In 2019, the British Treasury commissioned Partha Dasgupta to lead an independent international review of “The Economics of Biodiversity”. In that report, the acclaimed economist compiled the state of ecosystems and biodiversity and identified the main risks and solutions to the damage from these matters.
It is about this particular review – known as the Dasgupta Report – that the naturalized Indian and British economist spoke on Tuesday on the second day of the Future Conference. There he pointed out the need to integrate nature into economic calculations.
One of Dasgupta’s main arguments is that the global economy has not taken into account the biosphere and natural resources as a relevant asset in economic calculations, such as Yes, it was a productive commodity or human capital.
Thus, he noted, the biosphere was somewhat of a “blind spot” for the global economy, given the lack of understanding of what natural resources do to humanity. “Just because we see the forest doesn’t mean we understand what it does to us, and what the benefits are,” he said.
On the other hand, the economist talked about some of the transformations that humanity requires to start taking biodiversity into greater consideration and be able to reverse the damage that has occurred in that region.
He noted that the first relates to the fact that natural goods are free and that demand currently exceeds nature’s ability to sustainably provide them. “Of course, it fulfills the demands, but it does so by insulting itself more and more by undermining nature (…). Let’s take a very simple example: The Amazon is dying because it was cut into pieces.”, He expressed.
On the above, Gadupta suggests as a solution The international community supports countries with global public goods. To pay for these expenses, the economist pointed out the possibility that a An international organization that charges companies and individuals for the use of global public natural goods.
“In principle, through the United Nations, for example, we can raise huge revenues that can then be used in part for development. It can be used in part to compensate the countries that have been harboring these amazing global resources, which everyone enjoys, but no one pays for, The economist said.
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According to Dasgupta, other transformations that must occur in the global economy are related to how economic success is measured. In this sense, he emphasized that today there are various indicators, such as the growth of per capita GDP, but “Wealth must also include nature, not just roads, bridges, and houses. And not only education, literacy and health, but also the original natural capital.”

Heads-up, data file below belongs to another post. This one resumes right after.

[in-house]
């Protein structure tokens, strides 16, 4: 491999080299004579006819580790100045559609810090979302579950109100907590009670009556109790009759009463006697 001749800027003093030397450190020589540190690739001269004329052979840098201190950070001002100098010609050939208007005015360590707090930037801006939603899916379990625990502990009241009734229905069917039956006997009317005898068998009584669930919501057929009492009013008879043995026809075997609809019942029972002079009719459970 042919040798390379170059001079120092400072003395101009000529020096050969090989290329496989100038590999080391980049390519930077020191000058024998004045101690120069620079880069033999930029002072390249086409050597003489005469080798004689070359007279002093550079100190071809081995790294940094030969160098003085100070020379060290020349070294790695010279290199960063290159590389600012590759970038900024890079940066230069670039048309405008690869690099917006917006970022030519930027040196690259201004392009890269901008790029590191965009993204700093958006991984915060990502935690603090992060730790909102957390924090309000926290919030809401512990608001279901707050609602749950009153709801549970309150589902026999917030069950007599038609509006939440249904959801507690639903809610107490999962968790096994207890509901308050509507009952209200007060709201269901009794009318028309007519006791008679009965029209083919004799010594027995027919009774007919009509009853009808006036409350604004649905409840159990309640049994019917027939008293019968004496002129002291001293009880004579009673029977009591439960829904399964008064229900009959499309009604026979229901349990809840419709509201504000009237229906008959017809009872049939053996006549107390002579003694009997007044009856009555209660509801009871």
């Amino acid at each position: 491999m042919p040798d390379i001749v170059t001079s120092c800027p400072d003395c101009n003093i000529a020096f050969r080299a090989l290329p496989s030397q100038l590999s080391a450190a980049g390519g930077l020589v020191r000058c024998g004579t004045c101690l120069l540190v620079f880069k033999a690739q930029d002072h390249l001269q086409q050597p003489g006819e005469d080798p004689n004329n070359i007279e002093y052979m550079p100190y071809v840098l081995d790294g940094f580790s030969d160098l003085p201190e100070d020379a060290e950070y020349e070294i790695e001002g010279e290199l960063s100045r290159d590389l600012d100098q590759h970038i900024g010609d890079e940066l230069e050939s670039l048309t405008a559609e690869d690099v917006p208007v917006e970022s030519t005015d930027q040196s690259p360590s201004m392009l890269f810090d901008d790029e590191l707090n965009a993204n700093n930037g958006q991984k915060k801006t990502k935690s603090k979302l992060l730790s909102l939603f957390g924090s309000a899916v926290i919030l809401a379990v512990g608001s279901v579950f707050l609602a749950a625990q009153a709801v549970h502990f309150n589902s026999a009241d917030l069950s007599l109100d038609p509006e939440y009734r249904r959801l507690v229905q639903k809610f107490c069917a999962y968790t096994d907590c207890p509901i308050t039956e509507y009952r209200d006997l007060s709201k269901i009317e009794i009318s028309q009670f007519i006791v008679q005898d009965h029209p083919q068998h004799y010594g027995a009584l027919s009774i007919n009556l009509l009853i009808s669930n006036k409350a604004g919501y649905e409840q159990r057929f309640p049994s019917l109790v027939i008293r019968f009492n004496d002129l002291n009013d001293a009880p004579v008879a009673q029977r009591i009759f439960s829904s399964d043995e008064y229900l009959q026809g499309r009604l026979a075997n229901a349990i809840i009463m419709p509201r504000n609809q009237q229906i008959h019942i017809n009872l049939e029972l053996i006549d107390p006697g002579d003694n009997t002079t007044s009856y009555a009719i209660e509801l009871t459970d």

The expert explained it His review urges governments to move to the System of National Accounts, which measures stocks of natural goods and services. this way, Within the measurements of a country’s wealth, he argues that the consumption of natural assets should be considered He mentioned some countries where this is already taken into account, such as England, Costa Rica, Norway and others.
Regarding Chile in particular, Gadoupta noted that our country “has a lot of good economists, a lot of good environmentalists. There is nothing to prevent your national statistical office from hiring economists, statisticians and environmentalists to conduct a survey on the state of Chile’s natural capital“.
Just as companies want to know how many factories they have, what is in them and how much they sell, the expert pointed out that something similar should happen with regard to the natural assets of a country, which should have an account of the natural assets that control
Finally, the economist noted that there must be a transformation in institutions, the financial system and financial education, in order to take into account biodiversity. One of the proposed changes is to tax the use of nature, so that it becomes more expensive.
With this said, “The direction in which projects are chosen will be more respectful of nature, considering that nature is limited (…) Payment for ecosystem services is something that is now becoming more and more common,” Gadoupta said.
On the other hand, regarding education, the expert pointed out that the only way to protect natural resources is for citizens to “love” them. “Look, I don’t want to do this because I’m injuring something that interests me. What I care about is probably the microorganisms and the mysterious processes that make up the forest,” said the expert.
Regarding the latter, the expert noted that it is not a matter of “tree-hugging”, but rather a serious economic argument trying to learn about natural processes, by which people can develop more affection for the biosphere, which leads to protection.
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